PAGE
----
Anyway, I don’t see the problem with it. This is pretty common among franchises.

          • Tokyo Guy

            Yes I am WELL aware of the Final Fantasy games being totally unrelated, you hardly need to point this out. It seems that you missed my point though: there is nothing compelling, IMHO, that justifies the two online games having a number. Consider, for example, that there are a handful of Crystal Chronicle games, yet they are NOT considered numbered Final Fantasy installments. Rather, they are a totally different game series who use the name Final Fantasy and the idea of a crystal. So based on that, there is no reason why Final Fantasy XI and XIV could not have been named “Final Fantasy Online” and been a separate offshoot.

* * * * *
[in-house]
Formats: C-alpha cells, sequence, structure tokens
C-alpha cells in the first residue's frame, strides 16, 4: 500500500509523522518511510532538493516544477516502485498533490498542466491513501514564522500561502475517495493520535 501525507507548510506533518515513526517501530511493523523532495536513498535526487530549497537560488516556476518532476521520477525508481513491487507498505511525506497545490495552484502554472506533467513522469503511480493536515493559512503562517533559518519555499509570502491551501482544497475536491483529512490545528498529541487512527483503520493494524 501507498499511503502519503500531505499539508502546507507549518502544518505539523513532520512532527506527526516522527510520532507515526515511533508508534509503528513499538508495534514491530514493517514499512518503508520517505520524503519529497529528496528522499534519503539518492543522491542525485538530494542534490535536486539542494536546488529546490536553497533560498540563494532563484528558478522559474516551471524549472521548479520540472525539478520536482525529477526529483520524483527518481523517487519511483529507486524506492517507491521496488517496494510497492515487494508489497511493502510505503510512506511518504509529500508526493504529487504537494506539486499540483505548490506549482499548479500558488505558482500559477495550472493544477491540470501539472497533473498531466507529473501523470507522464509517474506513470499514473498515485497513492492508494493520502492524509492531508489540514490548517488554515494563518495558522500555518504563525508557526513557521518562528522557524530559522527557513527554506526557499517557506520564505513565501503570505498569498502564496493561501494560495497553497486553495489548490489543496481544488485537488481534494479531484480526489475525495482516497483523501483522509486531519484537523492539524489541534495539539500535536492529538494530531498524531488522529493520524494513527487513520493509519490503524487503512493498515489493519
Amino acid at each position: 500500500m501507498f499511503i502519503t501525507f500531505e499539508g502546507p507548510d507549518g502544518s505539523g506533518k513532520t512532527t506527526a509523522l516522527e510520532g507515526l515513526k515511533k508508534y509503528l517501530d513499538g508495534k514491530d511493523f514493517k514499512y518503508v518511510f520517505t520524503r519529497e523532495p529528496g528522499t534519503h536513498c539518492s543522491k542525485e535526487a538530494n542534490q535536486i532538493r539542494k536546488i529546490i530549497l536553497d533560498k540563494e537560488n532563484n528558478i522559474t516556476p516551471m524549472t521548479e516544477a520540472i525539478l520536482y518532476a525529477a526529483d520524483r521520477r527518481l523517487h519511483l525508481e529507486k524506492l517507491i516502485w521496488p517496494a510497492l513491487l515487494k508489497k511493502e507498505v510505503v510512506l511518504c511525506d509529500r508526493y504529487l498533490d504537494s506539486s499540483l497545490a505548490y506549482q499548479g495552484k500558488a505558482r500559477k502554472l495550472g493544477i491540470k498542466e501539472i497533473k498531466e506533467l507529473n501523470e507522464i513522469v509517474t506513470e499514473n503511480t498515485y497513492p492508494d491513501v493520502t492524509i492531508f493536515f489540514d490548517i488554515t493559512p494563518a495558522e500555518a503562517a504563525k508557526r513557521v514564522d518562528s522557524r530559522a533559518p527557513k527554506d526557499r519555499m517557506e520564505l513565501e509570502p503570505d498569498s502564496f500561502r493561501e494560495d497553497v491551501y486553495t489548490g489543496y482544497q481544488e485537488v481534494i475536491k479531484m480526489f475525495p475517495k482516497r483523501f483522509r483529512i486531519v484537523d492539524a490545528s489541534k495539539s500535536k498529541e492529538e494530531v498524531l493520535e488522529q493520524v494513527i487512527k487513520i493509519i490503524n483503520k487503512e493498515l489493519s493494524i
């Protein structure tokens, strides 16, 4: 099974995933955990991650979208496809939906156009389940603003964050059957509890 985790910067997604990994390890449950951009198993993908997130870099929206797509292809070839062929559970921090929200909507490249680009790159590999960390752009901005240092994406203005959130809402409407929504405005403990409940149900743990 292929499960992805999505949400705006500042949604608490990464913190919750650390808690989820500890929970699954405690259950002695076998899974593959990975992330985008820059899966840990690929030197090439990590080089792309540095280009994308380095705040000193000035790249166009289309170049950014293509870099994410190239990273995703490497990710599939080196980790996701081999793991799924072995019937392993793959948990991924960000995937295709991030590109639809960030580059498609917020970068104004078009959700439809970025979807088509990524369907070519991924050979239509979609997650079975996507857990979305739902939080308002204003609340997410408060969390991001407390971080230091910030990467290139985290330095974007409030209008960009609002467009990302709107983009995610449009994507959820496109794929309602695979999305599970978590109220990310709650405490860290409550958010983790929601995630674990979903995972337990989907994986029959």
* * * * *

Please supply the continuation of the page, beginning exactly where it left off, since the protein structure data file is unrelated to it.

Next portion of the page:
I truly have to ask people: does anyone actually PREFER having XI and XIV as “write off” games as they are when they could have had/could be having two “traditional” games in their place? Seriously now.

          • Aoshi00